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JavaScript Architecture Flux Components

  • Last Updated : 19 Jul, 2021

Flux: It is a JavaScript Architecture or pattern for UI which runs on a unidirectional data flow and has a centralized dispatcher. It is an application architecture designed to build client-side web apps. It is also one of the popular architectures that Facebook uses for building client-side web applications.  The Flux architecture is based on the following components.

Four major components of Flux:

  1. Dispatcher: It coordinates actions and updates to stores.
  2. Stores: It serves as a container for the app state and logic
  3. Actions: It enables data passing to the dispatcher
  4. Views: It is the same as the view in MVC architecture but in the context of React components.

With simple words if we understand the whole then in Flux architecture basically suppose a user clicked on something, the view creates actions; Actions creates a new data and send it to the dispatcher, here comes the work of the dispatcher, the dispatcher dispatches the action results to the appropriate store. Then the store updates the state that is based upon the result and sends an update to the view.

Data in a flux application flows in a single direction, or we can say that data in a flux flow in a unidirectional flow, the significance of unidirectional flow is that since the data flows through your application in a single direction we can have better control over it.

 



Flow:

Action => Dispatcher => Store => View

Dispatcher:

The dispatcher is the central hub that manages all Data flow in a flux application, essentially a registry of callbacks into the stores having no intelligence of its own, or we can say that it is a simple mechanism for distributing the actions to the stores.

  • It is the epicenter of the data flow in any Flux application
  • It controls what flows into the stores of the Flux application.
  • It servers as the housing place for the callbacks that are created by the stores and which are linked to the dispatcher.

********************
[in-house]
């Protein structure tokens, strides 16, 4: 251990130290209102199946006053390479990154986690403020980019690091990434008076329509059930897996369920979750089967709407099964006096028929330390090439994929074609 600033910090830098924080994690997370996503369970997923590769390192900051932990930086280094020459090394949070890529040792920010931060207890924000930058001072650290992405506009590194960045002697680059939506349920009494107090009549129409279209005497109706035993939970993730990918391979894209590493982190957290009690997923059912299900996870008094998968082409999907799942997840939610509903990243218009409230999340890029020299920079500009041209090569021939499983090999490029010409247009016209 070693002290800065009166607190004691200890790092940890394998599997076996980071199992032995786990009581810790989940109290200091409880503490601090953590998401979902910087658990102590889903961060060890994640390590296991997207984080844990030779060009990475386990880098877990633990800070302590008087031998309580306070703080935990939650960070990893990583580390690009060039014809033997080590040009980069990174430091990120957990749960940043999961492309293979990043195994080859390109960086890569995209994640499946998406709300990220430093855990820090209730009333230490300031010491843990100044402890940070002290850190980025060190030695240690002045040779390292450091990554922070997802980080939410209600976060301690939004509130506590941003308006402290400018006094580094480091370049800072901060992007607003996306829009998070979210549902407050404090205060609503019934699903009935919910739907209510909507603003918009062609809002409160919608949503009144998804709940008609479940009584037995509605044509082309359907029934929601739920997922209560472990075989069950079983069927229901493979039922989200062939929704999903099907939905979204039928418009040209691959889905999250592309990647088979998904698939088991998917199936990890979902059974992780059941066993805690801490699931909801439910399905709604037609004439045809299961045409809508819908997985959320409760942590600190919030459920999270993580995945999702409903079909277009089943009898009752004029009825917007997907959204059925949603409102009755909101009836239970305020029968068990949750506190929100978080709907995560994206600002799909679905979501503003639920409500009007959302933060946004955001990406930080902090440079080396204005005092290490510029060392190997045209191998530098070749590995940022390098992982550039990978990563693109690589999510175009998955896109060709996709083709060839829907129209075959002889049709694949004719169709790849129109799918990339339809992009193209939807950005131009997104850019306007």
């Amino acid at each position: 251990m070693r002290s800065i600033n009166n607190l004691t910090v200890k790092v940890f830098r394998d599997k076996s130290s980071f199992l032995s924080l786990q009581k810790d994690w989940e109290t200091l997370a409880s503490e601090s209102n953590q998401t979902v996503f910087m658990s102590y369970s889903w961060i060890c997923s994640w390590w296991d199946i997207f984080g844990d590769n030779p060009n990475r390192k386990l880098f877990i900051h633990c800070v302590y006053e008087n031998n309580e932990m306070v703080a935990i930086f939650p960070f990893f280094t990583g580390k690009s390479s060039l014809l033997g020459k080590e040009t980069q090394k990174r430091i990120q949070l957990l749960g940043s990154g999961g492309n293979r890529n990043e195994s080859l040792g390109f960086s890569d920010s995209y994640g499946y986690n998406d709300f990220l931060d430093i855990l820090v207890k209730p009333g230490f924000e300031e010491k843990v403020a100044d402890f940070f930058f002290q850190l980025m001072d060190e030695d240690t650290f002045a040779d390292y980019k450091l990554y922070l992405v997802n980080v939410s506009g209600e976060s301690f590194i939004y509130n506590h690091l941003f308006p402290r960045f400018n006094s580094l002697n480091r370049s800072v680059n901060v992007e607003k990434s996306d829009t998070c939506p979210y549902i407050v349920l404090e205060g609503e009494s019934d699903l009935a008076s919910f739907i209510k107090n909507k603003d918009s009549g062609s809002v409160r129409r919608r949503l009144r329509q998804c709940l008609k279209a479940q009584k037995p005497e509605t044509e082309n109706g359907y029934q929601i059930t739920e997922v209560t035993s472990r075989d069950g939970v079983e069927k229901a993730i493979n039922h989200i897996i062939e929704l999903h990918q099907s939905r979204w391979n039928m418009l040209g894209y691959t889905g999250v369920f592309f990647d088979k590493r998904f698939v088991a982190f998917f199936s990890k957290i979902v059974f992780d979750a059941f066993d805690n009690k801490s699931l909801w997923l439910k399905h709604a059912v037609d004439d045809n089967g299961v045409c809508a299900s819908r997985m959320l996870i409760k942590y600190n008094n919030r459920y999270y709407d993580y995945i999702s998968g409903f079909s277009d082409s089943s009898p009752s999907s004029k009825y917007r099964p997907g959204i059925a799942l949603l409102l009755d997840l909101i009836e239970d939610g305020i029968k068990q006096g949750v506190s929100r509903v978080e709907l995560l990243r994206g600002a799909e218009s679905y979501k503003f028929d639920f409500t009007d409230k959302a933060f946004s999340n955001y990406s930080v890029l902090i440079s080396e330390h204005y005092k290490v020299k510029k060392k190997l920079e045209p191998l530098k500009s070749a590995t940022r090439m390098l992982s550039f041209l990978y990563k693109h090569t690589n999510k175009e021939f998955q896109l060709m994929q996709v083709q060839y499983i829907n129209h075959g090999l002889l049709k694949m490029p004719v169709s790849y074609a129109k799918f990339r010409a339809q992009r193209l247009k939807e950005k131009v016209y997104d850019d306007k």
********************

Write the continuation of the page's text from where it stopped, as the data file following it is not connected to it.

• Each store in the application creates a callback that registers it with the dispatcher.
  • When an action creator sends a new action to the dispatcher, the dispatcher ensures that due to the callback provided all the registered stores get that action.

Note: The dispatcher is the ultimate arbiter of data dependencies.

Flux architecture is helpful for actions that included the effects of making the code clearer, updating other views, and debug by new developers. It also includes a singleton dispatcher and all actions are passing through the dispatcher. This design defends hard-to-debug cascading updates.

Stores:

The store is the hub of the application’s state and logic, the role is similar to a model in a traditional MVC. It registers itself with the dispatcher and provides it with a callback, and this receives action as the parameter.

  • It contains the logic and state of the Flux application.
  • Instead of representing a single data structure like a traditional model, the store in Flux can actually represent the state of management of many objects.
  • It registers itself with a dispatcher and provides it with a callback.
  • The callback passed to have a parameter that is known as the action, passed to it via the dispatcher.

Note: Stores are where the state lives, and only stores themselves can change this state.

Flux architecture uses Stores to cache any applications associated with data or state. It includes multiple stores. It also has logical handling capabilities and flexibility to decide what parts of your data to show publicly.

Actions:

When dispatcher exposes a method that allows us to trigger a dispatch to the stores, and to include a payload of data, which we call an action. Actions may also come from other places such as servers for example types data during initialization or when the server returns an error code or when the servers have updates to provide to the application.

  • Actions define the methods, which will be called by the view.
  • It is the form of data that has been dispatched to the stores.
  • The methods contain arguments, which contain further instructions on how the view wants to change the store.
  • The action is responsible for translating dispatch calls to events; which are understandable by the Stores.

Note: If it’s not an action, it can’t happen.

Actions in Flux architecture are collections of methods that are called within or inside views to send actions to the Dispatcher. It is one of the actual payloads that are delivered via the dispatcher. The action-type example typesets are used to define what action must occur and are sent along with the action data.

Views:

It’s not a technical part of Flux but at the same time, views are obviously a critical part of our application. It is mostly understood as the part of our architecture that’s responsible for displaying data to the user, It’s the last stop of our data flow architecture. Views exist outside of flux but are constrained by the unidirectional nature of Flux.

  • It is simply the composition of the components.
  • It is the part of the architecture that’s responsible for displaying data to the user.
  • The view layer is the layer where React fits into this architecture.

Note: The only way data-flows out of a view is by dispatching an action.

It is basically just a React Components that listens to changes events and retrieves applications’ state from stores hence pass that data down to their child components.

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